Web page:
March 24, 2023

In recent years, China has provided tens of billions of dollars in secret “emergency loans” to countries at risk of a financial crisis, making Beijing a formidable competitor to the western-led IMF.

The bailouts represent a linchpin of the massive infrastructure loans China has provided over nearly a decade as part of its $838 billion Belt and Road Initiative, a program that has seen it eclipse the World Bank as the world’s largest public works financier.

Three of the largest recipients of Chinese bailout loans are Pakistan, Sri Lanka and Argentina, which together have received a staggering $32.83 billion since 2017, according to data collected by AidData, a research lab at William & Mary, a university in the US. .

Other countries that received rescue loans from Chinese state agencies were Kenya, Venezuela, Ecuador, Angola, Laos, Suriname, Belarus, Egypt, Mongolia and Ukraine, according to AidData, which did not provide details for these countries.

Such credit is intended to enable countries to maintain payments on foreign debts and continue to buy imports, to avert balance of payments problems that can develop into violent storms such as the 1997 Asian crisis and the Latin American crisis. of the 1980s. The strict regulations of the IMF in the wake of the Asian crisis were highly unpopular and reinforced the opposition to the IMF that continues to this day.

Incomplete tracks for the Standard Gauge Railway line lay on the ground near Duka Moja, Kenya on Thursday, May 9, 2019
Incomplete tracks for the Standard Gauge Railway line lay on the ground at Duka Moja, Kenya © Luis Tato/Bloomberg

Unlike the IMF, which discloses the details of its credit lines, debt relief and restructuring programs to debtor countries, China operates largely in secrecy. China’s financial institutions are releasing few details about the credit it is extending, and Beijing is not basing its lending on debt restructuring or economic reforms in recipient countries, analysts say. In most cases, the purpose of China’s emergency loans is to prevent defaults on infrastructure loans provided under the Belt and Road Initiative, analysts say.

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“Beijing has tried to keep these countries afloat by providing emergency loans after emergency loans without asking borrowers to restore economic policy discipline or pursue debt relief through a coordinated restructuring process with all major creditors,” said Bradley Parks, executive director of AidData. . .

The AidData research lab maintains the world’s most comprehensive database on China’s global financing activities, primarily by collecting data from countries receiving Chinese loans. The dataset includes thousands of loans from more than 300 Chinese government agencies and state-owned enterprises in 165 low- and middle-income countries.

Parks added that China’s approach often “postpones the day of reckoning”.

“When Beijing acts as an alternative lender of last resort and rescues an ailing sovereign without demanding economic policy discipline or pursuing coordinated debt restructuring with major creditors, it effectively kicks the ass and leaves it to others to solve the problems.” to solve. underlying solvency problem,” said Parks.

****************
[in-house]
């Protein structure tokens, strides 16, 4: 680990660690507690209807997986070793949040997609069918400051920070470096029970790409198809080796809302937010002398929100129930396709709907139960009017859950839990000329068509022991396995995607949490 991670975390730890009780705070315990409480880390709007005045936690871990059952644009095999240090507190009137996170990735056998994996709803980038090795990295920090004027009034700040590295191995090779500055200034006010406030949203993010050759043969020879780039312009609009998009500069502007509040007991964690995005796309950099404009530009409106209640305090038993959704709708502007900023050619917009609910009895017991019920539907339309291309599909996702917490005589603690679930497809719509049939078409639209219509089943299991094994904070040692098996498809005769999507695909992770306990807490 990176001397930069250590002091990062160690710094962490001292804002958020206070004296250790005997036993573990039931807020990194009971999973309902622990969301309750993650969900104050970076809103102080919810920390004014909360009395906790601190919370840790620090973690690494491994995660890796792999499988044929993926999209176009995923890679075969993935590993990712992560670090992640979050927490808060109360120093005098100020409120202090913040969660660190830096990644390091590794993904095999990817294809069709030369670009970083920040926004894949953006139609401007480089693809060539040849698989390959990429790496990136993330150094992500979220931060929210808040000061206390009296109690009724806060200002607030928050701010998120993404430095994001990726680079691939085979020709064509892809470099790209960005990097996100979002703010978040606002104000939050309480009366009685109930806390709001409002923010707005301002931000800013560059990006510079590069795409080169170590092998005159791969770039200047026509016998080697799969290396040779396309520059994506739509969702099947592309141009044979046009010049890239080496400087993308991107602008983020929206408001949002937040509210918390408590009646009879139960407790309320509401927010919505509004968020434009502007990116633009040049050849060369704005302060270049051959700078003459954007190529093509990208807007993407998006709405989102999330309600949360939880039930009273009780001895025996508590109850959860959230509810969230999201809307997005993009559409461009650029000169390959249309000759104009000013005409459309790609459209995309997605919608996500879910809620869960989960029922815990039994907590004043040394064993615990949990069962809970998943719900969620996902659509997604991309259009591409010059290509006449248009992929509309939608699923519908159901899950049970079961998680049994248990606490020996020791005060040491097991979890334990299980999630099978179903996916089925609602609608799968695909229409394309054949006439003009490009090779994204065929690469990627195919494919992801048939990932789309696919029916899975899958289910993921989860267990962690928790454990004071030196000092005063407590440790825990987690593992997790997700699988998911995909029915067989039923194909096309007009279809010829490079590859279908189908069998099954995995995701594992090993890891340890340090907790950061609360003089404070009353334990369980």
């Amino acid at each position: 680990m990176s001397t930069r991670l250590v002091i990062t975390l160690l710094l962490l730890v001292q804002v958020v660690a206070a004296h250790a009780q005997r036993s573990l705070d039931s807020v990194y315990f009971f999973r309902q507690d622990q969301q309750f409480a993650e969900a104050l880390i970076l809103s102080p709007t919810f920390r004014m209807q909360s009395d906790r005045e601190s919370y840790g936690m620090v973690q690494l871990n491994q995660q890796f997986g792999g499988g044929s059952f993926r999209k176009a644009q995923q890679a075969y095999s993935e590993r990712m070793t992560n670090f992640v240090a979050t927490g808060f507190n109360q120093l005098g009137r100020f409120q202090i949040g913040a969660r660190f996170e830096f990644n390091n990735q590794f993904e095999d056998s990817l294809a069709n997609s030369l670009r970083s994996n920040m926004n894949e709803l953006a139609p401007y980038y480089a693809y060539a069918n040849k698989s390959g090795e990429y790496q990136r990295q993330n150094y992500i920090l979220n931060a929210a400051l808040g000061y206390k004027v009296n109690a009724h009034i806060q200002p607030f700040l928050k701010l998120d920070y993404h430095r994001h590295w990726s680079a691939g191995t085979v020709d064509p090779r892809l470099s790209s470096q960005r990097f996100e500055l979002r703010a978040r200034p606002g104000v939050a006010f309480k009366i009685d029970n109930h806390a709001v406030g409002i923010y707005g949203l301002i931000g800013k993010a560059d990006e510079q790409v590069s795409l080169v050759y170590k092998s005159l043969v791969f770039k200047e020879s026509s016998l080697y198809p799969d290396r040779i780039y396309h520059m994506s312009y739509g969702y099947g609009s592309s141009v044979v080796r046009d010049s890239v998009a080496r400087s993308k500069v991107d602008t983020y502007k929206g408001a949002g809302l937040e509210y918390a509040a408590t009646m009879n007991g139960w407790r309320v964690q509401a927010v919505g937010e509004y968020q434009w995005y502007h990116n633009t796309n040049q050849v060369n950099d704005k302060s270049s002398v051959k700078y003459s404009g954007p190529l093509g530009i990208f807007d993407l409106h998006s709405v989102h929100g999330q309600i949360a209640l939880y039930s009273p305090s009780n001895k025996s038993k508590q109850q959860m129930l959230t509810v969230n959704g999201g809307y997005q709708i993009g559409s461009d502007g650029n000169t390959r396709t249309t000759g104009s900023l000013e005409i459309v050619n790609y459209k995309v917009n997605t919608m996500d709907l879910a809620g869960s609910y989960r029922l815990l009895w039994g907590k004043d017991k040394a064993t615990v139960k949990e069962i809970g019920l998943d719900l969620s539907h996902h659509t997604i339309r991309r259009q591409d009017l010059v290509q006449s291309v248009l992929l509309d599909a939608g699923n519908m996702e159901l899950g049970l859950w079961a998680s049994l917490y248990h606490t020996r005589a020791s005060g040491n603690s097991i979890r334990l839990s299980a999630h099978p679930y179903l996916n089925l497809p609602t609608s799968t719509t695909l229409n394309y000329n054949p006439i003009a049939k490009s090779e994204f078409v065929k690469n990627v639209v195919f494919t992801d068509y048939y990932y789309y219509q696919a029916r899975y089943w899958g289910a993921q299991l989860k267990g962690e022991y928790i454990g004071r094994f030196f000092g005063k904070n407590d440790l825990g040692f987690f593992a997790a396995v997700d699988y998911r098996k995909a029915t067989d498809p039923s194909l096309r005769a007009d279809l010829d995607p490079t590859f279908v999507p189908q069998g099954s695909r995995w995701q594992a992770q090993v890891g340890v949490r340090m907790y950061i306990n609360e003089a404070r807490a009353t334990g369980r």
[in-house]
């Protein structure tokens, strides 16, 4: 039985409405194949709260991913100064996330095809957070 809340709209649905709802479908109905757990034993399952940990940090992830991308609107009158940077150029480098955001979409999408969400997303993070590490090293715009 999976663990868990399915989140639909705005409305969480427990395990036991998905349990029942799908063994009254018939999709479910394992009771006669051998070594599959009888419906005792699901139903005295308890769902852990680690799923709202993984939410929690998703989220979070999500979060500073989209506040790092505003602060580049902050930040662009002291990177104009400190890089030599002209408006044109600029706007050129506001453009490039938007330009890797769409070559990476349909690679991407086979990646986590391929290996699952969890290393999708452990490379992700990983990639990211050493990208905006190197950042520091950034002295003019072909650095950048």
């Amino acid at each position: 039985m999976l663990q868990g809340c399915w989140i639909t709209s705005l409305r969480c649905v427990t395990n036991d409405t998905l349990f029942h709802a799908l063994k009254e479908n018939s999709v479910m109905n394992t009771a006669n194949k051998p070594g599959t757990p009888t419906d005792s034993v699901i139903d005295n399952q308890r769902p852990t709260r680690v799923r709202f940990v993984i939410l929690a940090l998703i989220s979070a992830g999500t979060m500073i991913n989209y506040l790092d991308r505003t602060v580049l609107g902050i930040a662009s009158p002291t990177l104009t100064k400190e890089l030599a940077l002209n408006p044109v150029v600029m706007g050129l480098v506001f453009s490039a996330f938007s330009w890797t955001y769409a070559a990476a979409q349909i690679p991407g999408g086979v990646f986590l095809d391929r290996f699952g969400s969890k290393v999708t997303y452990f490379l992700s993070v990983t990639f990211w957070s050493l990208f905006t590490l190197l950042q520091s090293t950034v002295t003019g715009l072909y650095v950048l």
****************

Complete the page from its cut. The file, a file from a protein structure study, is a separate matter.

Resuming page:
An investigation into the individual loans made since 2017 by Chinese financial institutions to Pakistan, a key participant in the Belt and Road Initiative, shows a flood of support in the form of loans from state-owned banks and SAFE, the agency that stocks Beijing’s stock. foreign exchange reserves of $3 trillion.

The terms for such loans are far from favorable, often building in a margin of about 3 percent above the benchmark’s borrowing cost. In addition to these loans, the People’s Bank of China, the central bank, has a currency swap agreement with its Pakistani counterpart, allowing Islamabad to withdraw money when it needs it, AidData records show. The PBoC has declined to comment.

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Commentators said China’s bailouts risked prolonging and exacerbating the debt burden and the crises that often follow in debtor countries. “I see this as a major barrier to solving crises,” said Gabriel Sterne, head of EM macro at Oxford Economics and former senior economist at the IMF.

As Sri Lanka’s current financial collapse shows, Beijing’s support is sometimes insufficient, analysts say. “It is suspected that countries are seeking the loan to avoid going to the IMF, which is demanding painful reforms,” ​​Sterne added. “There may be circumstances where the gamble for redemption works, but in general — as in the case of Sri Lanka — it only makes the adjustment more painful when it actually happens.”

Sean Cairncross, former chief executive of the Millennium Challenge Corporation, a US government foreign aid agency that provides grants on the condition of democratic governance and economic transparency, said China’s loans were made to pursue long-term goals in competition with rival powers.

“This is not about a particular loan or a particular country. . . They want to hear from governments where raw materials are located, or large markets, or strategic ports, or where there is access to shipping lanes,” he said. “It’s a way to narrow the strategic options for the US and for the West, in terms of access and influence globally.”